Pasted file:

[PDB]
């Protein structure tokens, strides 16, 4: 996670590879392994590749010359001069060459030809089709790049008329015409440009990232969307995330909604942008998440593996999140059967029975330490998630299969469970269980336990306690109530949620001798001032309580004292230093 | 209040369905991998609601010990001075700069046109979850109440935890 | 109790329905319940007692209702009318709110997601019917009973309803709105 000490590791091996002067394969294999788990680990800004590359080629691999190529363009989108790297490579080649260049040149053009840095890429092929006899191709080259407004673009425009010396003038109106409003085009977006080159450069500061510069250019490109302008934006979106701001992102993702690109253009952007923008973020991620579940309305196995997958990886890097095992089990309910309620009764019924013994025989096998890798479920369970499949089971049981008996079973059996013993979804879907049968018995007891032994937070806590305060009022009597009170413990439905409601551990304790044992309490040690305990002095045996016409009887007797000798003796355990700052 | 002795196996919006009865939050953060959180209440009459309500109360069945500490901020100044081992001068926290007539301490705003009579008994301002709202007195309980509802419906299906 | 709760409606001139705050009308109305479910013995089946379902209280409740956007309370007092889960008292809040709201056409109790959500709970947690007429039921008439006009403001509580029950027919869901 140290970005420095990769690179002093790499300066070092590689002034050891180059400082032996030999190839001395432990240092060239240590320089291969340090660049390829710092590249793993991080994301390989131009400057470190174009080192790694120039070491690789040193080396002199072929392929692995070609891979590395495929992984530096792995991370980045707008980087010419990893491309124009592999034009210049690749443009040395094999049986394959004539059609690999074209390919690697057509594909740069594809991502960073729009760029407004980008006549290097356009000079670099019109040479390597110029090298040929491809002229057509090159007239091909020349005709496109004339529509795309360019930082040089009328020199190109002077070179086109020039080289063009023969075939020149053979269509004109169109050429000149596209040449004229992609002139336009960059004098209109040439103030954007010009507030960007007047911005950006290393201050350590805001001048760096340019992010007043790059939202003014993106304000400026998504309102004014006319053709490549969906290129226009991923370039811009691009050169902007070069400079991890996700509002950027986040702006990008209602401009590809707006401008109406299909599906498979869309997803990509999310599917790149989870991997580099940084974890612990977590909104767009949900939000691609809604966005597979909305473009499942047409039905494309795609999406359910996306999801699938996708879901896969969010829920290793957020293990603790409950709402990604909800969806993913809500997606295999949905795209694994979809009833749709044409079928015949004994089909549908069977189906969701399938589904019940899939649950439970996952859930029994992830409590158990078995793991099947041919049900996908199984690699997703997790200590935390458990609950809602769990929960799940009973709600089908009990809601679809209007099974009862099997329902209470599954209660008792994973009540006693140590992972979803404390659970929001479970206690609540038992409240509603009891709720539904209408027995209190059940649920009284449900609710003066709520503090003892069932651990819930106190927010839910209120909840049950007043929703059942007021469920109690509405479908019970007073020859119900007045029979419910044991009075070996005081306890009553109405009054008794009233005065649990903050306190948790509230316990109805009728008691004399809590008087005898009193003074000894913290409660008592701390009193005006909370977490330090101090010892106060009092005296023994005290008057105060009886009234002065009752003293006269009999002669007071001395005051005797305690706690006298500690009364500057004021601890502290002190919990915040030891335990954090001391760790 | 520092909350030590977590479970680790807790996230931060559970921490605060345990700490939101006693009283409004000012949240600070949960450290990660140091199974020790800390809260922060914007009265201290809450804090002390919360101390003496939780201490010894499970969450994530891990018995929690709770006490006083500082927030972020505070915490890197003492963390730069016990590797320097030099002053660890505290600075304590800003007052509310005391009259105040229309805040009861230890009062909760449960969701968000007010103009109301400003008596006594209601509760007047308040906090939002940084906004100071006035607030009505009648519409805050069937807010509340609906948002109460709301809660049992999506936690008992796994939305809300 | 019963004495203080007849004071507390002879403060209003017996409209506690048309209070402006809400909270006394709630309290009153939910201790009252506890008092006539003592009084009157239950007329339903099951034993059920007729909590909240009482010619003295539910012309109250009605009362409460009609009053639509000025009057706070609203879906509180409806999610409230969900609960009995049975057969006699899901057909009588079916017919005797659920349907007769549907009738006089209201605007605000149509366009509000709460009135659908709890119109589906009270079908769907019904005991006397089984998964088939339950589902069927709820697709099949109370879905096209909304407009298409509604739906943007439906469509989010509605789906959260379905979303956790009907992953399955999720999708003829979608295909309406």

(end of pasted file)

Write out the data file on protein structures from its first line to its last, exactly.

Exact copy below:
[PDB]
């Protein structure tokens, strides 16, 4: 996670590879392994590749010359001069060459030809089709790049008329015409440009990232969307995330909604942008998440593996999140059967029975330490998630299969469970269980336990306690109530949620001798001032309580004292230093 | 209040369905991998609601010990001075700069046109979850109440935890 | 109790329905319940007692209702009318709110997601019917009973309803709105 000490590791091996002067394969294999788990680990800004590359080629691999190529363009989108790297490579080649260049040149053009840095890429092929006899191709080259407004673009425009010396003038109106409003085009977006080159450069500061510069250019490109302008934006979106701001992102993702690109253009952007923008973020991620579940309305196995997958990886890097095992089990309910309620009764019924013994025989096998890798479920369970499949089971049981008996079973059996013993979804879907049968018995007891032994937070806590305060009022009597009170413990439905409601551990304790044992309490040690305990002095045996016409009887007797000798003796355990700052 | 002795196996919006009865939050953060959180209440009459309500109360069945500490901020100044081992001068926290007539301490705003009579008994301002709202007195309980509802419906299906 | 709760409606001139705050009308109305479910013995089946379902209280409740956007309370007092889960008292809040709201056409109790959500709970947690007429039921008439006009403001509580029950027919869901 140290970005420095990769690179002093790499300066070092590689002034050891180059400082032996030999190839001395432990240092060239240590320089291969340090660049390829710092590249793993991080994301390989131009400057470190174009080192790694120039070491690789040193080396002199072929392929692995070609891979590395495929992984530096792995991370980045707008980087010419990893491309124009592999034009210049690749443009040395094999049986394959004539059609690999074209390919690697057509594909740069594809991502960073729009760029407004980008006549290097356009000079670099019109040479390597110029090298040929491809002229057509090159007239091909020349005709496109004339529509795309360019930082040089009328020199190109002077070179086109020039080289063009023969075939020149053979269509004109169109050429000149596209040449004229992609002139336009960059004098209109040439103030954007010009507030960007007047911005950006290393201050350590805001001048760096340019992010007043790059939202003014993106304000400026998504309102004014006319053709490549969906290129226009991923370039811009691009050169902007070069400079991890996700509002950027986040702006990008209602401009590809707006401008109406299909599906498979869309997803990509999310599917790149989870991997580099940084974890612990977590909104767009949900939000691609809604966005597979909305473009499942047409039905494309795609999406359910996306999801699938996708879901896969969010829920290793957020293990603790409950709402990604909800969806993913809500997606295999949905795209694994979809009833749709044409079928015949004994089909549908069977189906969701399938589904019940899939649950439970996952859930029994992830409590158990078995793991099947041919049900996908199984690699997703997790200590935390458990609950809602769990929960799940009973709600089908009990809601679809209007099974009862099997329902209470599954209660008792994973009540006693140590992972979803404390659970929001479970206690609540038992409240509603009891709720539904209408027995209190059940649920009284449900609710003066709520503090003892069932651990819930106190927010839910209120909840049950007043929703059942007021469920109690509405479908019970007073020859119900007045029979419910044991009075070996005081306890009553109405009054008794009233005065649990903050306190948790509230316990109805009728008691004399809590008087005898009193003074000894913290409660008592701390009193005006909370977490330090101090010892106060009092005296023994005290008057105060009886009234002065009752003293006269009999002669007071001395005051005797305690706690006298500690009364500057004021601890502290002190919990915040030891335990954090001391760790 | 520092909350030590977590479970680790807790996230931060559970921490605060345990700490939101006693009283409004000012949240600070949960450290990660140091199974020790800390809260922060914007009265201290809450804090002390919360101390003496939780201490010894499970969450994530891990018995929690709770006490006083500082927030972020505070915490890197003492963390730069016990590797320097030099002053660890505290600075304590800003007052509310005391009259105040229309805040009861230890009062909760449960969701968000007010103009109301400003008596006594209601509760007047308040906090939002940084906004100071006035607030009505009648519409805050069937807010509340609906948002109460709301809660049992999506936690008992796994939305809300 | 019963004495203080007849004071507390002879403060209003017996409209506690048309209070402006809400909270006394709630309290009153939910201790009252506890008092006539003592009084009157239950007329339903099951034993059920007729909590909240009482010619003295539910012309109250009605009362409460009609009053639509000025009057706070609203879906509180409806999610409230969900609960009995049975057969006699899901057909009588079916017919005797659920349907007769549907009738006089209201605007605000149509366009509000709460009135659908709890119109589906009270079908769907019904005991006397089984998964088939339950589902069927709820697709099949109370879905096209909304407009298409509604739906943007439906469509989010509605789906959260379905979303956790009907992953399955999720999708003829979608295909309406």